Thursday, June 28, 2012
C.A. Allows Suit Against Pizza Chain Over Sexual Harassment Claim
Panel Says There Was Sufficient Evidence That Franchisor Exercised Control Over Personnel
By KENNETH OFGANG, Staff Writer
A former Domino’s Pizza employee can sue the chain for sexual harassment and retaliation, the Court of Appeal for this district ruled yesterday.
Div. Six overturned a summary judgment in favor of Domino’s Pizza, LLC and related defendants.
Ventura Superior Court Judge Barbara Lane had ruled that Taylor Patterson could only sue the franchisee that she worked for, which the judge said controlled her employment based on the terms of the franchise agreement. But in this case, Court of Appeal Presiding Justice Arthur Gilbert wrote, “a franchisor’s actions speak louder than words in the franchise agreement.”
Patterson, who was 16 years old at the time, alleged that Daniel Poff, owner of the now-bankrupt franchise, forced her out after she complained about the assault by her manager. She sued the franchisee, along with Domino’s, on claims of sexual harassment in violation of the Fair Employment and Housing Act, failure to prevent discrimination, retaliation for exercise of rights, infliction of emotional distress, assault, battery and constructive wrongful termination.
‘Ticky-Tacked to Death’
Poff testified in his deposition that an “area leader” for Domino’s told him to fire the manager, and that experience told him that if he failed to comply he’d “be out of business very quickly.” He described the corporation as extremely overbearing; management was constantly inspecting the operation and he “was getting ticky-tacked to death,” he said.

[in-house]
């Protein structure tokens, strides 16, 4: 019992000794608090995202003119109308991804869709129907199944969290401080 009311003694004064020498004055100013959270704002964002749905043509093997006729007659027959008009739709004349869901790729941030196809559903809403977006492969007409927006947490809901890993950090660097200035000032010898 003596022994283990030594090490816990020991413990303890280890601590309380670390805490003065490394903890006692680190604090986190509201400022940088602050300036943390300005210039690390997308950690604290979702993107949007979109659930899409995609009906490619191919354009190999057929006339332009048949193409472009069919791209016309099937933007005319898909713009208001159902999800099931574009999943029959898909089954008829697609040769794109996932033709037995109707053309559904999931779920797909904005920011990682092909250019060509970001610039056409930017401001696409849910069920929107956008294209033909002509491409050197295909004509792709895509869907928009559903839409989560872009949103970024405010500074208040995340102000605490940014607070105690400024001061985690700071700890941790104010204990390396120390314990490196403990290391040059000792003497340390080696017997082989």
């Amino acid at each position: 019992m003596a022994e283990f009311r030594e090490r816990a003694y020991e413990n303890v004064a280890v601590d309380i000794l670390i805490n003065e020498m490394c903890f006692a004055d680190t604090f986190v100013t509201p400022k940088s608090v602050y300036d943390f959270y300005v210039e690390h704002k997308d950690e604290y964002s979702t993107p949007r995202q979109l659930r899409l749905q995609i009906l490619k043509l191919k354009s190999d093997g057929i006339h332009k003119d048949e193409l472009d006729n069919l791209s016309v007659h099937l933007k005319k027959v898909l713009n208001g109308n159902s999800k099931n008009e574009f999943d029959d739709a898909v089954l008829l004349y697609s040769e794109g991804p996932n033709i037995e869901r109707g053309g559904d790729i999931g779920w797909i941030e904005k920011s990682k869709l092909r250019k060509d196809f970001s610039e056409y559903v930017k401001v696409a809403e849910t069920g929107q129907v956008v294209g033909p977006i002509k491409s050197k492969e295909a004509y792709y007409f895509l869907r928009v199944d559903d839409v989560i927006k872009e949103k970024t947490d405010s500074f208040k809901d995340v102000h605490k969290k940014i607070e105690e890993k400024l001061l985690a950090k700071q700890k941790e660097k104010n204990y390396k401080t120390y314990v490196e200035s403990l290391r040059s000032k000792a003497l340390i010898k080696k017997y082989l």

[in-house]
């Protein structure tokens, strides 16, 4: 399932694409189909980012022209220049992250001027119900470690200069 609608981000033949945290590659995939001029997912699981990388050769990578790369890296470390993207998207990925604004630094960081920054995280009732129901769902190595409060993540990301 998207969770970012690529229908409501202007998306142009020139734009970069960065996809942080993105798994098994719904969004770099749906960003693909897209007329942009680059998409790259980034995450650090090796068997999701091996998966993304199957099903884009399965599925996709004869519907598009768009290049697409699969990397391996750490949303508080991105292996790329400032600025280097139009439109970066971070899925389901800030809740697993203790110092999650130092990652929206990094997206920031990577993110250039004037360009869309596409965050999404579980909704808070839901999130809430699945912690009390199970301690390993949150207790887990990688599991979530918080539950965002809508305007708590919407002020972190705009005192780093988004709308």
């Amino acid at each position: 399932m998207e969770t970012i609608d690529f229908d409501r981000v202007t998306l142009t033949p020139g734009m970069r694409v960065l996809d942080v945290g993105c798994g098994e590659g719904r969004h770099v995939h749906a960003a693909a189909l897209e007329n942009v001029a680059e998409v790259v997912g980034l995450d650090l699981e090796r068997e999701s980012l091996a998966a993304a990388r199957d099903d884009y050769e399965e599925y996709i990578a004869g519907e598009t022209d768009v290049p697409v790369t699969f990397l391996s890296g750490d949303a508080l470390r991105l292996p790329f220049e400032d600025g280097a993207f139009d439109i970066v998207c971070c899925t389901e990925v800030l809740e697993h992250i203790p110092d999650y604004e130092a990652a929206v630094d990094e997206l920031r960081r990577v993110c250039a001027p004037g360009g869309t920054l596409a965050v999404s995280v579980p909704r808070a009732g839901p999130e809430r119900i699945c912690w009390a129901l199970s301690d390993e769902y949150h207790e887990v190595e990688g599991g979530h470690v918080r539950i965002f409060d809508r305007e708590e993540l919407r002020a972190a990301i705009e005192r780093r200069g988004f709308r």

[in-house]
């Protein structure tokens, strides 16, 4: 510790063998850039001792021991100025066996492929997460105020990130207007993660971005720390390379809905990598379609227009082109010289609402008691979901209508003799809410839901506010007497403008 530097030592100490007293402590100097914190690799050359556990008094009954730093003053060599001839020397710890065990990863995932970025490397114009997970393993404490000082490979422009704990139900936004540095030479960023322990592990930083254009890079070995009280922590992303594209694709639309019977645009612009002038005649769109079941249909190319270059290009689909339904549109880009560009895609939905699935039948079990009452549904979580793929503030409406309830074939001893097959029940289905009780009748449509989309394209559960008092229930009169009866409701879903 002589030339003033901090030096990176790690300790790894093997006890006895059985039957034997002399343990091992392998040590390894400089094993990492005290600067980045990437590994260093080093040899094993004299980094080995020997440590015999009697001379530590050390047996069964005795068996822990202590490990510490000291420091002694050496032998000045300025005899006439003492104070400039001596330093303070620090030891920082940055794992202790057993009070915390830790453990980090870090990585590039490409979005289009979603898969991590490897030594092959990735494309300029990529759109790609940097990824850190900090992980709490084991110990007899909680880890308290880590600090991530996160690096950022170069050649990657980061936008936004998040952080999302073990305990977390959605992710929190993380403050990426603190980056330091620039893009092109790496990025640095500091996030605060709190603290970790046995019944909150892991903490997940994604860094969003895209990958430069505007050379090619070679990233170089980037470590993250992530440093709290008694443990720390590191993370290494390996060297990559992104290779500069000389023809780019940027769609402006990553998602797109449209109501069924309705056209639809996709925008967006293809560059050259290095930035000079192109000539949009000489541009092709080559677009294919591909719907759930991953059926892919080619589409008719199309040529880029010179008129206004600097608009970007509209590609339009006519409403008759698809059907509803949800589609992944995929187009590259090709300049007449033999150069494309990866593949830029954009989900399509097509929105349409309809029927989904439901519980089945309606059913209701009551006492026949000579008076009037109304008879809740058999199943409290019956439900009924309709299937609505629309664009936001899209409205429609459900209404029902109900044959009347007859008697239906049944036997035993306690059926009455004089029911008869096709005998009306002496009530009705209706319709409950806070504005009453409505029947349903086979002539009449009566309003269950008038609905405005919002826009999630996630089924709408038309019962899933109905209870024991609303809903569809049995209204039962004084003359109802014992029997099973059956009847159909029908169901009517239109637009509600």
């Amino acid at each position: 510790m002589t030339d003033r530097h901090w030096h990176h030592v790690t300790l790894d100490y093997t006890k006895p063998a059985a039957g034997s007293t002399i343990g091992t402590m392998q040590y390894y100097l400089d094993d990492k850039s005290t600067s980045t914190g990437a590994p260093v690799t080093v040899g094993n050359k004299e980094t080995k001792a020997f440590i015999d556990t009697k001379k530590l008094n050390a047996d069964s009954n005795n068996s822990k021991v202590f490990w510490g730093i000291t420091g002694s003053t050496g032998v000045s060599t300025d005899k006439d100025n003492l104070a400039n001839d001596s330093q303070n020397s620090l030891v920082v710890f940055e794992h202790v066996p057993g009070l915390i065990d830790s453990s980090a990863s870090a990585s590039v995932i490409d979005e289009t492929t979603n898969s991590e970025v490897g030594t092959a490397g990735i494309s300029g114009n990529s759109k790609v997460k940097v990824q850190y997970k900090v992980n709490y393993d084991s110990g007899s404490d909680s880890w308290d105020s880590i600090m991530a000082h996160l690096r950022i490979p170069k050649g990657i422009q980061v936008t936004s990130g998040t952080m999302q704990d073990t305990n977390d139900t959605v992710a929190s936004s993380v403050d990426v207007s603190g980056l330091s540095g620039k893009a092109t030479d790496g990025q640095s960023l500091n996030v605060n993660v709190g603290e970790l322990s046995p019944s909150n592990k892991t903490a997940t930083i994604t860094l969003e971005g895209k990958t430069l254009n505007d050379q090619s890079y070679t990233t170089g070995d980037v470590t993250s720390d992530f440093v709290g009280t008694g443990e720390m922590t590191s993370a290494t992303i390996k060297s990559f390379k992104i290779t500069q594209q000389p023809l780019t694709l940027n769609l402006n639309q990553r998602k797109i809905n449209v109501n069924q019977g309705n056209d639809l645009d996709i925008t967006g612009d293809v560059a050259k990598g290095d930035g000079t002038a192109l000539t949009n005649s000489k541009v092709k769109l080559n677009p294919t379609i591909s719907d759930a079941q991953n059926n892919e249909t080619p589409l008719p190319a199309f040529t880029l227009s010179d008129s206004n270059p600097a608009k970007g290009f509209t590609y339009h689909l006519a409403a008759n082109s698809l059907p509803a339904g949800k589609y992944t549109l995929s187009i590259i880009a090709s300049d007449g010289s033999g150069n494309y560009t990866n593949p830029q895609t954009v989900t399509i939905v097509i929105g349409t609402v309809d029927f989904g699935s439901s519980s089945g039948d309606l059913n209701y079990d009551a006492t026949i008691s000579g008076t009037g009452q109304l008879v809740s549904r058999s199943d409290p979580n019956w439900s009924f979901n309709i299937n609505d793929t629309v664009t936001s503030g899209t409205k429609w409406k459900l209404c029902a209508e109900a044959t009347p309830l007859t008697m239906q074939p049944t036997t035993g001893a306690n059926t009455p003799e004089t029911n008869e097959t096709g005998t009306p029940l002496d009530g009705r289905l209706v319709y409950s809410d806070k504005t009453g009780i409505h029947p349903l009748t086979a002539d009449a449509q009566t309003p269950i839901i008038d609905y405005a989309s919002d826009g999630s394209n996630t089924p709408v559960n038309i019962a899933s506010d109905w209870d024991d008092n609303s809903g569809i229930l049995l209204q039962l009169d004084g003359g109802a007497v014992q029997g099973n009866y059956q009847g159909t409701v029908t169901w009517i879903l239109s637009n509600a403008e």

Domino’s moved for summary judgment on the ground that it was not Patterson’s or the manager’s employer “and was not involved in the training, supervision, or hiring of any employees of” the franchisee, Sui Juris, LLC.
Patterson offered Poff’s deposition in opposition to the motion. In granting summary judgment, Lane reasoned that the franchise agreement made the franchisee solely responsible for “supervising and paying the persons who work in the store.”
Gilbert, however, noted that the franchise agreement and related documents give Domino’s “substantial control” over a franchisee’s employees. He cited requirements that personnel files be maintained in a certain manner, as well as grooming and dress standards.
Domino’s also maintains full or partial control over various aspects of the business, including the computer system, tax accounting, store hours, advertising, signage, e-mail capabilities, equipment, furniture, fixtures, décor, methods of payment, pricing, and insurance, the presiding justice pointed out.
While courts in other states have suggested that a franchise agreement is dispositive on issues of control, California treats the agreement’s provisions as relevant, but not dispositive, Gilbert said. In this case, he wrote, the totality of the circumstances suggests that the issue is triable.
The jury, he said, may choose to disbelieve Poff and accept Domino’s claim that the franchisee had full control over decisions related to employment.
Gilbert went on to say that the trial judge erred in concluding that Patterson presented insufficient evidence that Domino’s knew of, ratified, or condoned the manager’s conduct. Lane, he explained, erroneously applied a standard applicable to harassment by a co-worker, not a supervisor.
Unlike in cases involving co-workers, he noted, an employer may be held liable for a single act of harassment by a supervisor if it is egregious enough. A teenage employee’s claim of sexual assault may qualify, Gilbert said.
The case is Patterson v. Domino’s Pizza, LLC, B235099.
Copyright 2012, Metropolitan News Company